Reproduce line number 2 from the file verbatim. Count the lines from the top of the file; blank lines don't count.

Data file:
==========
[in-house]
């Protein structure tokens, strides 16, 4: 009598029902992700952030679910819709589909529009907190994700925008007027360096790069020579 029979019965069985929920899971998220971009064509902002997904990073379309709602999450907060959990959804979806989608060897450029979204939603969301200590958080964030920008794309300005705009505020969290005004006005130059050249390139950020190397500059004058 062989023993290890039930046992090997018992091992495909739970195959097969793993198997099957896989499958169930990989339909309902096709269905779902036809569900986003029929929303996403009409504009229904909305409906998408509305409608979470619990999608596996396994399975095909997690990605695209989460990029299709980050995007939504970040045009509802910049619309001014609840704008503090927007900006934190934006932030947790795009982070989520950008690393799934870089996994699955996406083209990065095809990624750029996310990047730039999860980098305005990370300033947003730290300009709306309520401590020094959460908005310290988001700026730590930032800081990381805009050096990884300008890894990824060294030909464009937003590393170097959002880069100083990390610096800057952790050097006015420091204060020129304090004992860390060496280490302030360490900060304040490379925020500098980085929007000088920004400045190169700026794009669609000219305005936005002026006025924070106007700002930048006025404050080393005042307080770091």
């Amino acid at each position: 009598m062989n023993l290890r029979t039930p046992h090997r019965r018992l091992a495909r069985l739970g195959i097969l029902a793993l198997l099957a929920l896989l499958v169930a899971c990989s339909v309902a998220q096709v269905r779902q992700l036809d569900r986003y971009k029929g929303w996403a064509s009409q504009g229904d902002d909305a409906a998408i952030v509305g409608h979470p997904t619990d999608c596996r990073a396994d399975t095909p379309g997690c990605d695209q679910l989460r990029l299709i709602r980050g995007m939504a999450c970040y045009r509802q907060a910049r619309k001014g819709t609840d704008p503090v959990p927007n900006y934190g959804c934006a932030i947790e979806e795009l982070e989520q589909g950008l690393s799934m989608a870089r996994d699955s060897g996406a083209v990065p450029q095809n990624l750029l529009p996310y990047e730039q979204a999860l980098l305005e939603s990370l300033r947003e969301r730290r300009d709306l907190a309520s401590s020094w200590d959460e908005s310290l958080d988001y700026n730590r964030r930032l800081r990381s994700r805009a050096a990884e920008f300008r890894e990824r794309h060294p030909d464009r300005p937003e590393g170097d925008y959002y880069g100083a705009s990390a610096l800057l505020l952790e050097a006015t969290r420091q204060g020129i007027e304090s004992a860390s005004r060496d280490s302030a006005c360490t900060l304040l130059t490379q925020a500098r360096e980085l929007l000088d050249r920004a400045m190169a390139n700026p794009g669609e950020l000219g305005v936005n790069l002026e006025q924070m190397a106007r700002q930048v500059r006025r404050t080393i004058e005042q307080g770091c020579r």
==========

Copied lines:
């Protein structure tokens, strides 16, 4: 009598029902992700952030679910819709589909529009907190994700925008007027360096790069020579 029979019965069985929920899971998220971009064509902002997904990073379309709602999450907060959990959804979806989608060897450029979204939603969301200590958080964030920008794309300005705009505020969290005004006005130059050249390139950020190397500059004058 062989023993290890039930046992090997018992091992495909739970195959097969793993198997099957896989499958169930990989339909309902096709269905779902036809569900986003029929929303996403009409504009229904909305409906998408509305409608979470619990999608596996396994399975095909997690990605695209989460990029299709980050995007939504970040045009509802910049619309001014609840704008503090927007900006934190934006932030947790795009982070989520950008690393799934870089996994699955996406083209990065095809990624750029996310990047730039999860980098305005990370300033947003730290300009709306309520401590020094959460908005310290988001700026730590930032800081990381805009050096990884300008890894990824060294030909464009937003590393170097959002880069100083990390610096800057952790050097006015420091204060020129304090004992860390060496280490302030360490900060304040490379925020500098980085929007000088920004400045190169700026794009669609000219305005936005002026006025924070106007700002930048006025404050080393005042307080770091």